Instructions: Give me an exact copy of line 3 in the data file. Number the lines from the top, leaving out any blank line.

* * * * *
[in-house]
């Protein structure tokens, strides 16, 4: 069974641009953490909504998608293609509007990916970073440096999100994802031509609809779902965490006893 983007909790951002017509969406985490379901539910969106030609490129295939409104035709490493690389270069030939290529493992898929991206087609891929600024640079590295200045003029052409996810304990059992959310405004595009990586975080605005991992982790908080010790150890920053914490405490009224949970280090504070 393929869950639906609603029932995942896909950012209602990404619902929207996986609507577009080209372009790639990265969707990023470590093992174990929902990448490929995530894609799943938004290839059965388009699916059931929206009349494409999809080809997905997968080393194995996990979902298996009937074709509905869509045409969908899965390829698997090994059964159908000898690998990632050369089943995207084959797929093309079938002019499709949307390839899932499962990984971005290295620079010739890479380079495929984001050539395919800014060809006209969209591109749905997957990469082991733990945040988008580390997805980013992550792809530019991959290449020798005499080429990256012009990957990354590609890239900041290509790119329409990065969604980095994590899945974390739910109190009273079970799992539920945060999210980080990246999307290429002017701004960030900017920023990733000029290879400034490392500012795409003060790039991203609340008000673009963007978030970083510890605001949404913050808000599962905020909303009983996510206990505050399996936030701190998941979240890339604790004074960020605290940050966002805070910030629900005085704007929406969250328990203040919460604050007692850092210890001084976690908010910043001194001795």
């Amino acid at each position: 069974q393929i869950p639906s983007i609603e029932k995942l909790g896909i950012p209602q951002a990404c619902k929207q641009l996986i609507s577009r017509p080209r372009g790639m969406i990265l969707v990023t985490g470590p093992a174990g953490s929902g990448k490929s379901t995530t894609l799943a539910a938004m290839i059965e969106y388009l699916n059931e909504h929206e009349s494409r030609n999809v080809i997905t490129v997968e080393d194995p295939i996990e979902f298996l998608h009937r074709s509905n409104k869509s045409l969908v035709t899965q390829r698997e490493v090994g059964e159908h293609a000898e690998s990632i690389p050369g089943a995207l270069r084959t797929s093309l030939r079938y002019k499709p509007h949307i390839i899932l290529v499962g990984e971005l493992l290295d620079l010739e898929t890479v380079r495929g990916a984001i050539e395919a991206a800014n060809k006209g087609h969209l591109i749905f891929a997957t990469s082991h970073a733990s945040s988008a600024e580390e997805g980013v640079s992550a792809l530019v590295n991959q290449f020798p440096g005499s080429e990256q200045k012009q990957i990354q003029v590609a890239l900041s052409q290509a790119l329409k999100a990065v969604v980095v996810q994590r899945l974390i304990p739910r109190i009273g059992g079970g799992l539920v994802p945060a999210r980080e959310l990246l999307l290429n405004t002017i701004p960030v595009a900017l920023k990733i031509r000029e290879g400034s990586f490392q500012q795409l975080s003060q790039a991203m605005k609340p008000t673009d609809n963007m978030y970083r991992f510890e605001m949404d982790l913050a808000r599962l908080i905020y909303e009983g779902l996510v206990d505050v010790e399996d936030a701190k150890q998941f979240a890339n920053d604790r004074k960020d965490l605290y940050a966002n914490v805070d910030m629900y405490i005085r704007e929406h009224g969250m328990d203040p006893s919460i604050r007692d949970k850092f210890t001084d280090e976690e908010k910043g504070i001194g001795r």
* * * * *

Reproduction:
């Amino acid at each position: 069974q393929i869950p639906s983007i609603e029932k995942l909790g896909i950012p209602q951002a990404c619902k929207q641009l996986i609507s577009r017509p080209r372009g790639m969406i990265l969707v990023t985490g470590p093992a174990g953490s929902g990448k490929s379901t995530t894609l799943a539910a938004m290839i059965e969106y388009l699916n059931e909504h929206e009349s494409r030609n999809v080809i997905t490129v997968e080393d194995p295939i996990e979902f298996l998608h009937r074709s509905n409104k869509s045409l969908v035709t899965q390829r698997e490493v090994g059964e159908h293609a000898e690998s990632i690389p050369g089943a995207l270069r084959t797929s093309l030939r079938y002019k499709p509007h949307i390839i899932l290529v499962g990984e971005l493992l290295d620079l010739e898929t890479v380079r495929g990916a984001i050539e395919a991206a800014n060809k006209g087609h969209l591109i749905f891929a997957t990469s082991h970073a733990s945040s988008a600024e580390e997805g980013v640079s992550a792809l530019v590295n991959q290449f020798p440096g005499s080429e990256q200045k012009q990957i990354q003029v590609a890239l900041s052409q290509a790119l329409k999100a990065v969604v980095v996810q994590r899945l974390i304990p739910r109190i009273g059992g079970g799992l539920v994802p945060a999210r980080e959310l990246l999307l290429n405004t002017i701004p960030v595009a900017l920023k990733i031509r000029e290879g400034s990586f490392q500012q795409l975080s003060q790039a991203m605005k609340p008000t673009d609809n963007m978030y970083r991992f510890e605001m949404d982790l913050a808000r599962l908080i905020y909303e009983g779902l996510v206990d505050v010790e399996d936030a701190k150890q998941f979240a890339n920053d604790r004074k960020d965490l605290y940050a966002n914490v805070d910030m629900y405490i005085r704007e929406h009224g969250m328990d203040p006893s919460i604050r007692d949970k850092f210890t001084d280090e976690e908010k910043g504070i001194g001795r």